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Am J Physiol Renal Physiol. 2017 Jun 1;312(6):F982-F991. doi: 10.1152/ajprenal.00569.2016. Epub 2017 Jan 11.

Extracellular microRNA signature in chronic kidney disease.

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Division of Renal Diseases and Hypertension, The George Washington University School of Medicine, Washington, District of Columbia.
Department of Exercise and Nutrition Sciences, George Washington University, Washington, District of Columbia.
Center for Genetic Medicine Research, Children's National Medical Center, Washington, District of Columbia.
Kidney Diseases Branch, National Institute of Diabetes and Digestive and Kidney Diseases, National Institutes of Health, Bethesda, Maryland.
College of Veterinary Medicine, Western University of Health Sciences, Pomona, California.
University of Florida, School of Medicine, Miami, Florida.
Department of Nephrology, Haseki Training and Research Hospital, Istanbul, Turkey; and.
Division of Nephrology, University of Utah School of Medicine, Salt Lake City, Utah.
Division of Renal Diseases and Hypertension, The George Washington University School of Medicine, Washington, District of Columbia;


MicroRNAs (miRNAs) are noncoding RNAs that regulate posttranscriptional gene expression. In this study we characterized the circulating and urinary miRNA pattern associated with reduced glomerular filtration rate, using Affymetrix GeneChip miR 4.0 in 28 patients with chronic kidney disease (CKD). Top miRNA discoveries from the human studies were validated in an Alb/TGFβ mouse model of CKD, and in rat renal proximal tubular cells (NRK52E) exposed to TGFβ1. Plasma and urinary levels of procollagen III N-terminal propeptide and collagen IV were elevated in patients with decreased estimated glomerular filtration rate (eGFR). Expression of 384 urinary and 266 circulatory miRNAs were significantly different between CKD patients with eGFR ≥30 vs. <30 ml·min-1·1.73 m-2 Pathway analysis mapped multiple miRNAs to TGFβ signaling-related mRNA targets. Specifically, Let-7a was significantly downregulated, and miR-130a was significantly upregulated, in urine of patients with eGFR <30; miR-1825 and miR-1281 were upregulated in both urine and plasma of patients with decreased eGFR; and miR-423 was significantly downregulated in plasma of patients with decreased eGFR. miRNA expression in urine and plasma of Alb/TGFβ mice generally resembled and confirmed most, although not all, of the observations from the human studies. In response to TGFβ1 exposure, rat renal proximal tubular cells overexpressed miR-1825 and downregulated miR-423. Thus, miRNA are associated with kidney fibrosis, and specific urinary and plasma miRNA profile may have diagnostic and prognostic utility in CKD.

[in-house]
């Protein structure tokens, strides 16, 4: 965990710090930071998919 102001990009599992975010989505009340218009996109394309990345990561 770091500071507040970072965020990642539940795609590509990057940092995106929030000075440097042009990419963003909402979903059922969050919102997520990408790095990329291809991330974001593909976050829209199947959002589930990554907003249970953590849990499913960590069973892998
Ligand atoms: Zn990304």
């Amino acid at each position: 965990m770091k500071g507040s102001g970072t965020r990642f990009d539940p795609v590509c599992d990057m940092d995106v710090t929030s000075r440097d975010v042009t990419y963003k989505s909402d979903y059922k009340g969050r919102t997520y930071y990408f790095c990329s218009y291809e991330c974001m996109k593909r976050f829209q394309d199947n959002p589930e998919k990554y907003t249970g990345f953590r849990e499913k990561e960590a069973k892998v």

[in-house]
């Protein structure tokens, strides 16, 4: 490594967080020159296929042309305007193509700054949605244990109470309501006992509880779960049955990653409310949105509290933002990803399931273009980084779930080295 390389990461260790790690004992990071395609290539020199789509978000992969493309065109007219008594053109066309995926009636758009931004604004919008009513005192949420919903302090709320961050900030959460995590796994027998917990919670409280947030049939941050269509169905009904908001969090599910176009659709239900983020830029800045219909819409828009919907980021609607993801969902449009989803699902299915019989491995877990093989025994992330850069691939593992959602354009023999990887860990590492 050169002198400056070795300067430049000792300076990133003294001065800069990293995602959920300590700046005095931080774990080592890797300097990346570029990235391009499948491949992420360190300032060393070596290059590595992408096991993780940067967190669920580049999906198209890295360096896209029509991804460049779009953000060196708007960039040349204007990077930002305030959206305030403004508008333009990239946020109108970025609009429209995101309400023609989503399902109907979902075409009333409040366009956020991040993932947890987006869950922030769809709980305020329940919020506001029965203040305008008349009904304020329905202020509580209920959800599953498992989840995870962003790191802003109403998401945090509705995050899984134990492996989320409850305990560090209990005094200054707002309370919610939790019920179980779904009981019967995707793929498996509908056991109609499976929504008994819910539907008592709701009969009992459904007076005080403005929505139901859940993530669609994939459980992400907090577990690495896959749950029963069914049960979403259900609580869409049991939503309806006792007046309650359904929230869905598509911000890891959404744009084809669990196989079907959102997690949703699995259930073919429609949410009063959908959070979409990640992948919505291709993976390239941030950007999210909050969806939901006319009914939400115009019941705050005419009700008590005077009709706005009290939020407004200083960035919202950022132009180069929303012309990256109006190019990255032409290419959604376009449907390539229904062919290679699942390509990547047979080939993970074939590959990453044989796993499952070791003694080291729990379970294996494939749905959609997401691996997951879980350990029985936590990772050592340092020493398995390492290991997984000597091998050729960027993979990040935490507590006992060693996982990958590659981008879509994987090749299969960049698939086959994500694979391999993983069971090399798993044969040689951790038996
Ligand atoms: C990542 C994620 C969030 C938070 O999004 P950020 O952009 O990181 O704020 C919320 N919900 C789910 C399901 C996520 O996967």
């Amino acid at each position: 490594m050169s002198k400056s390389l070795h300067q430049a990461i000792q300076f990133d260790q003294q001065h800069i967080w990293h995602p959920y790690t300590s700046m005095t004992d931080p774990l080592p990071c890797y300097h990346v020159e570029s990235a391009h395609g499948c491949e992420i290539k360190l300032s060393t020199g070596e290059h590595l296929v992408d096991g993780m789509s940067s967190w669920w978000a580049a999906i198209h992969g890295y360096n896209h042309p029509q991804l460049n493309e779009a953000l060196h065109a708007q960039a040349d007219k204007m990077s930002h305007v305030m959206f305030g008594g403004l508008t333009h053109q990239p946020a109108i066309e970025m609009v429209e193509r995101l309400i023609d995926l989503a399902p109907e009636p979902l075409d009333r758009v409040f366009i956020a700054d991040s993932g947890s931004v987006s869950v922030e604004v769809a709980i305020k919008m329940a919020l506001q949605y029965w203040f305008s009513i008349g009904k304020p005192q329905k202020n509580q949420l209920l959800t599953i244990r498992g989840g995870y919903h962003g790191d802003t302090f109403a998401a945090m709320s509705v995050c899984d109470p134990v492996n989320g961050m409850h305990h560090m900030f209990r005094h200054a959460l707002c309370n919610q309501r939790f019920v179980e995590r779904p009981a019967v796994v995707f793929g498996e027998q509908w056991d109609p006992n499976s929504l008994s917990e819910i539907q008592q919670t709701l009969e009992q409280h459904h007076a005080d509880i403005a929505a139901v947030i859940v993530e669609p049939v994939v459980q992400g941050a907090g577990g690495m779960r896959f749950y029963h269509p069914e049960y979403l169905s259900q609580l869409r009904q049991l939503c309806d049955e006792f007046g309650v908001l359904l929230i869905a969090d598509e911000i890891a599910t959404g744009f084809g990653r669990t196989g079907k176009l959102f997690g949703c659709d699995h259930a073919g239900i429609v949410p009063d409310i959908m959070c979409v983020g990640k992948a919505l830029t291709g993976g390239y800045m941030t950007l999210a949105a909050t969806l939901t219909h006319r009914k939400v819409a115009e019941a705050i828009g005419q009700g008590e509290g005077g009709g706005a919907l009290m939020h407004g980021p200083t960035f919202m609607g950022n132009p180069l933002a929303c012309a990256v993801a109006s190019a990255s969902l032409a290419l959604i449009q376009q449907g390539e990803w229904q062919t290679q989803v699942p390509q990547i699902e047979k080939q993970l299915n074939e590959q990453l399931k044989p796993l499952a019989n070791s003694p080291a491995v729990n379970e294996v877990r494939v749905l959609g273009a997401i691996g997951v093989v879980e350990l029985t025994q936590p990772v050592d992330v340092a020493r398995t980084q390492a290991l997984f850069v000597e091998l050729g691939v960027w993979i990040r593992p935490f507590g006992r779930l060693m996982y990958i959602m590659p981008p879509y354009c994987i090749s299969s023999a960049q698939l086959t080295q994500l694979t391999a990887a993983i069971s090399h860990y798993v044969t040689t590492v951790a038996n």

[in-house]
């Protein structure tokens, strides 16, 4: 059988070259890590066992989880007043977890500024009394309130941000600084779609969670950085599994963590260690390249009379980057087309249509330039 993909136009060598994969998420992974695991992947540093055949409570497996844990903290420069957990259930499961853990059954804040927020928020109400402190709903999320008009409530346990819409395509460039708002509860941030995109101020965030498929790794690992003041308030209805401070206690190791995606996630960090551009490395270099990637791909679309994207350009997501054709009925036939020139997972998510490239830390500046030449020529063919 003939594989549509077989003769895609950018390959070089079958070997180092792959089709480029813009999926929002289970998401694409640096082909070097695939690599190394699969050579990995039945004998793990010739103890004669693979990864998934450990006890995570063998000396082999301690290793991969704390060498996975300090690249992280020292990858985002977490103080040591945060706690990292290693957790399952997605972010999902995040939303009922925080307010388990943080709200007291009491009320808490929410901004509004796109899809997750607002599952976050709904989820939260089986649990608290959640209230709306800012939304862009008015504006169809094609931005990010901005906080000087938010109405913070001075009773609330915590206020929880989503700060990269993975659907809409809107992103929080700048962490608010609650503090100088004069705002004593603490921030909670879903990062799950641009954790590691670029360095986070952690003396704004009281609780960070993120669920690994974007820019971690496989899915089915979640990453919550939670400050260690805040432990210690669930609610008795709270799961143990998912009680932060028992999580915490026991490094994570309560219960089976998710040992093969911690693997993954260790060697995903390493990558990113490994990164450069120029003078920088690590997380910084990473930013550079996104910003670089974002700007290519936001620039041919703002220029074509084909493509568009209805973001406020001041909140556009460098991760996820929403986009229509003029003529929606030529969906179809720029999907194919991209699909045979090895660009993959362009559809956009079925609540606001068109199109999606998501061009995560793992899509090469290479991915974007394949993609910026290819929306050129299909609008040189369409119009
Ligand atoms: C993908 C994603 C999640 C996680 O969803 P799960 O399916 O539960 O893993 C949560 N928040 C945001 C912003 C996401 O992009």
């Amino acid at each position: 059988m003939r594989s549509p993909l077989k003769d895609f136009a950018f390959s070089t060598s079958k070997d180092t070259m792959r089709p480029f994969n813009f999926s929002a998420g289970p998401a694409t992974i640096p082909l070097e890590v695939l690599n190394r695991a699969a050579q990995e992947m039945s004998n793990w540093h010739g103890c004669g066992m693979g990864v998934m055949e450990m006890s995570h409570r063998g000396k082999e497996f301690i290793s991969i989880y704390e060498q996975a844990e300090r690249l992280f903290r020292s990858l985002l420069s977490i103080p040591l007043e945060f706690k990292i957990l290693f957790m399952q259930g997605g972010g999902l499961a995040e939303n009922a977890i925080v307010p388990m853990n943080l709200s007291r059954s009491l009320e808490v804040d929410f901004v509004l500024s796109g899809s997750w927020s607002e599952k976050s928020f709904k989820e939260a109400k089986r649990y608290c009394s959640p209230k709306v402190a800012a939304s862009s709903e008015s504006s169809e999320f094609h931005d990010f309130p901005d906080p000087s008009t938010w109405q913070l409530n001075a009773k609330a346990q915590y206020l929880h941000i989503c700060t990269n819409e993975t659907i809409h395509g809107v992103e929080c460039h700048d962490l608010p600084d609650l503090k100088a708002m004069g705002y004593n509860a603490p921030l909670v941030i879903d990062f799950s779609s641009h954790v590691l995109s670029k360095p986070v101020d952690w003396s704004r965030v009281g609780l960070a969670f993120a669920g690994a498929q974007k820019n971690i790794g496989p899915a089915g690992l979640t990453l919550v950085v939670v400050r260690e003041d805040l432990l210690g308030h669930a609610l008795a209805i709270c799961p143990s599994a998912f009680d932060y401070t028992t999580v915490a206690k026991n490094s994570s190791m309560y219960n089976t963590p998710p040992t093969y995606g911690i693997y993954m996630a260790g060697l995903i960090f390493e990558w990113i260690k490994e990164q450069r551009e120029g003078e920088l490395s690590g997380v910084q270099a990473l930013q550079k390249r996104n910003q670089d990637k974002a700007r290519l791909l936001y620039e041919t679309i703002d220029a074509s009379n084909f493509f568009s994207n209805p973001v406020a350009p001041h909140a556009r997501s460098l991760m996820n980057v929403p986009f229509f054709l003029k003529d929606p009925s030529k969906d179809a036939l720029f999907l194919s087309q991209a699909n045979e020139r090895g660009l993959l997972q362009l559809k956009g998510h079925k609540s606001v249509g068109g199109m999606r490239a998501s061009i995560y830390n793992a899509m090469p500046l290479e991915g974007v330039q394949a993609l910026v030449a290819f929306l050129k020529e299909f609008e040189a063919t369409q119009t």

TGFβ; chronic kidney disease; fibrosis

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